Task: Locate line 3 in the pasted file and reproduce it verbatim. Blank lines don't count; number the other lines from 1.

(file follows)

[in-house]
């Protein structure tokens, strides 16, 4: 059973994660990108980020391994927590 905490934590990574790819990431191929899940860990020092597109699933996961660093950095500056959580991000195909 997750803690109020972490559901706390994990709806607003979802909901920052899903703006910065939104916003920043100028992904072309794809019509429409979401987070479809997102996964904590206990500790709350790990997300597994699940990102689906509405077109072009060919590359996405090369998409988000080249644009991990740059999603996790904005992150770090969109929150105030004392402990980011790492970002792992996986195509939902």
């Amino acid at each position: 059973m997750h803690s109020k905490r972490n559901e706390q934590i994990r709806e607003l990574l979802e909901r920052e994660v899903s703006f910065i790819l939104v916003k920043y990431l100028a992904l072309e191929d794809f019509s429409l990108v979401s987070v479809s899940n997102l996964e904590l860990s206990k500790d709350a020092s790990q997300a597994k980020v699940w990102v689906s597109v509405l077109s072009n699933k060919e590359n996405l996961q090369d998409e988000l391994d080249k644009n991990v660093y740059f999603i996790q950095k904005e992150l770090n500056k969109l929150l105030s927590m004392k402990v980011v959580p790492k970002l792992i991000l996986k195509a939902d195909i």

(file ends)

């Amino acid at each position: 059973m997750h803690s109020k905490r972490n559901e706390q934590i994990r709806e607003l990574l979802e909901r920052e994660v899903s703006f910065i790819l939104v916003k920043y990431l100028a992904l072309e191929d794809f019509s429409l990108v979401s987070v479809s899940n997102l996964e904590l860990s206990k500790d709350a020092s790990q997300a597994k980020v699940w990102v689906s597109v509405l077109s072009n699933k060919e590359n996405l996961q090369d998409e988000l391994d080249k644009n991990v660093y740059f999603i996790q950095k904005e992150l770090n500056k969109l929150l105030s927590m004392k402990v980011v959580p790492k970002l792992i991000l996986k195509a939902d195909i």